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Jeff Dahn's recommendation on long term battery preservation

Discussion in 'Tesla' started by Freedom101, Aug 29, 2017.

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  1. Freedom101

    Freedom101 Member

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    #1 Freedom101, Aug 29, 2017
    Last edited by a moderator: Aug 30, 2017
    I decided to do a video on this as it's a fairly common question I've come across and hard not to get several different answers. So, I reached out to Jeff Dahn (Tesla Industrial Research Chair and Professor of Physics and Atmospheric Science at the University of Dalhousie in Nova Scotia). I advised I was planning to keep my X for approximately 2 decades and asked him where he'd charge the battery to for day-to-day use, with long term preservation in mind.

    Check it out here:



    For those that don't wish to watch the video he recommends daily charging to 70 percent and to go ahead and charge to 100 percent for longer trips. He also comments on Vancouver being a nice climate for lithium ion batteries. Cheers.
     
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  2. Tam

    Tam Active Member

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    Should I listen to the professor Jeff Dahn to set the charging limit at 70%.

    Or

    Should I listen to the engineer Elon Musk at 80%?
     
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  3. Fallenone

    Fallenone Active Member

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    75% it is.
     
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  4. Freedom101

    Freedom101 Member

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    Excellent point and that tweet is one of the things that led me to pursue this question. Tesla recommends between 50-90 percent yet when Elon was presented with what was an either or scenario; 90-40 percent or 80-30 percent. Elon states 80-30 percent for the daily commute is better than the alternative 90-40 percent. Why didn't he just say it makes no difference?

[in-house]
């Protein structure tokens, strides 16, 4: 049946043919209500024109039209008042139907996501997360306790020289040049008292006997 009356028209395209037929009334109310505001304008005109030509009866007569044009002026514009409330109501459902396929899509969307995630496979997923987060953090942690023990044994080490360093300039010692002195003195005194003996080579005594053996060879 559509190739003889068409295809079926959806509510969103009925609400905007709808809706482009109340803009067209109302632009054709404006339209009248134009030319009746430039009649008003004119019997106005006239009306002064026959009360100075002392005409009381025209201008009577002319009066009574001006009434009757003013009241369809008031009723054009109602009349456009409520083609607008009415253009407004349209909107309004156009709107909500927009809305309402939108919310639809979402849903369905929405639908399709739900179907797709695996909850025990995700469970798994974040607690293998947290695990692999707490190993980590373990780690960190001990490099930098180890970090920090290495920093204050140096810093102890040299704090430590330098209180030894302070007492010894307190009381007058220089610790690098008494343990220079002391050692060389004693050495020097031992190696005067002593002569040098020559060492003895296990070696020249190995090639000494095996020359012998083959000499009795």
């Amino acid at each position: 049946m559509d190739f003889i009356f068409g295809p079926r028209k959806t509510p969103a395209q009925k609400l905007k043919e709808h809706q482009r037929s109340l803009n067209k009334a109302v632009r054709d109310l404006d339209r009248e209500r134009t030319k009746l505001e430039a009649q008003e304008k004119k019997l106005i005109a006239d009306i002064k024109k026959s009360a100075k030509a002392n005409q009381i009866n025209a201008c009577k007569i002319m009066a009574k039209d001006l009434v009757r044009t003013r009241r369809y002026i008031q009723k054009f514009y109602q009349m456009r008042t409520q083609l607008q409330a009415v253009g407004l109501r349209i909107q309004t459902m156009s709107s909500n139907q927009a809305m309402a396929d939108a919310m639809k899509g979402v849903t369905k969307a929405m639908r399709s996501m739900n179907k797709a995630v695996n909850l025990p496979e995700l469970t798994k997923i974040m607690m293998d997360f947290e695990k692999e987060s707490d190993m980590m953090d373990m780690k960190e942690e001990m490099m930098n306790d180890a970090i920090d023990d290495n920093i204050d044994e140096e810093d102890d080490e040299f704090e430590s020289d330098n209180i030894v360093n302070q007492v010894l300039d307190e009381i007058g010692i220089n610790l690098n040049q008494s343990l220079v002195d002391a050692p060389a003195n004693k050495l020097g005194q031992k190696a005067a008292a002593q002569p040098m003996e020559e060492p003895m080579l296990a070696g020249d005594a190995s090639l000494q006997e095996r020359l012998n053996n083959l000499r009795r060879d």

The tweet didn't quite answer my question in what is ideal. I wonder if Elon's answer would be different had the question been posed in another way.

    Regardless, I believe there would be a negligible difference between 70 and 80 percent, but a difference nonetheless. I'm going to stick with 70 for now as it falls well within my normal daily use :).
     
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  5. jeffro01

    jeffro01 Active Member

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    A couple of decades? Nice... I'm quite interested to see how that evolves.

    Jeff
     
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  6. Canuck

    Canuck Well-Known Member

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    #6 Canuck, Aug 29, 2017
    Last edited: Aug 29, 2017
    There is no "ideal" setting that works for everyone since we all have different driving routines.

    Lithium ion batteries last longest when you cycle them around 50%. (They also last longer with shorter cycles, less heat, etc. but I am only dealing with the ideal charge percentage setting.)

    That means if your commute takes 20% of your battery, you set your slider to 60% since that way you cycle around 50%. If your commute takes 30% your ideal setting is 65%, etc. But unexpected trips can happen and it doesn't really hurt to charge a bit more than necessary, but it's not ideal, according to the science.